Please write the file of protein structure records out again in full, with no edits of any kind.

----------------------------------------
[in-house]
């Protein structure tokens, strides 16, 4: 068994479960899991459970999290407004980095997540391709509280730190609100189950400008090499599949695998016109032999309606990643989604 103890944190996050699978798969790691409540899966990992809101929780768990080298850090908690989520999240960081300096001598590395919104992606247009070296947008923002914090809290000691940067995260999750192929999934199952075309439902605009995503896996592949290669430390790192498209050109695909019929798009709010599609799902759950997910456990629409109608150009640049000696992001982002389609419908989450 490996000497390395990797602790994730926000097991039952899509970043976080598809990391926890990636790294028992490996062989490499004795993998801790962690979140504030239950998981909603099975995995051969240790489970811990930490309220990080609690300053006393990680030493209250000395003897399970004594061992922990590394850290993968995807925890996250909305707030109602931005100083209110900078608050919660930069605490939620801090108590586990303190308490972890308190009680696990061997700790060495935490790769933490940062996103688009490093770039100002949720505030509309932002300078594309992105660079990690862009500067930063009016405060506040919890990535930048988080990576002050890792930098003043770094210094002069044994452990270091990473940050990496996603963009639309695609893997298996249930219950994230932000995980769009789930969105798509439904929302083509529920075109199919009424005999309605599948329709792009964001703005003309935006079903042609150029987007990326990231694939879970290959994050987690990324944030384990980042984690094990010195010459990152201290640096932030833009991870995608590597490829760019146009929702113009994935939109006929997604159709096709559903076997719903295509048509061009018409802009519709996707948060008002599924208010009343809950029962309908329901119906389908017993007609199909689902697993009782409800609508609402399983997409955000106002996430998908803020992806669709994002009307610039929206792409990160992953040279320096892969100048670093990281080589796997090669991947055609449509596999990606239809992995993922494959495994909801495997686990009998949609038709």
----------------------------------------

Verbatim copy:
[in-house]
């Protein structure tokens, strides 16, 4: 068994479960899991459970999290407004980095997540391709509280730190609100189950400008090499599949695998016109032999309606990643989604 103890944190996050699978798969790691409540899966990992809101929780768990080298850090908690989520999240960081300096001598590395919104992606247009070296947008923002914090809290000691940067995260999750192929999934199952075309439902605009995503896996592949290669430390790192498209050109695909019929798009709010599609799902759950997910456990629409109608150009640049000696992001982002389609419908989450 490996000497390395990797602790994730926000097991039952899509970043976080598809990391926890990636790294028992490996062989490499004795993998801790962690979140504030239950998981909603099975995995051969240790489970811990930490309220990080609690300053006393990680030493209250000395003897399970004594061992922990590394850290993968995807925890996250909305707030109602931005100083209110900078608050919660930069605490939620801090108590586990303190308490972890308190009680696990061997700790060495935490790769933490940062996103688009490093770039100002949720505030509309932002300078594309992105660079990690862009500067930063009016405060506040919890990535930048988080990576002050890792930098003043770094210094002069044994452990270091990473940050990496996603963009639309695609893997298996249930219950994230932000995980769009789930969105798509439904929302083509529920075109199919009424005999309605599948329709792009964001703005003309935006079903042609150029987007990326990231694939879970290959994050987690990324944030384990980042984690094990010195010459990152201290640096932030833009991870995608590597490829760019146009929702113009994935939109006929997604159709096709559903076997719903295509048509061009018409802009519709996707948060008002599924208010009343809950029962309908329901119906389908017993007609199909689902697993009782409800609508609402399983997409955000106002996430998908803020992806669709994002009307610039929206792409990160992953040279320096892969100048670093990281080589796997090669991947055609449509596999990606239809992995993922494959495994909801495997686990009998949609038709």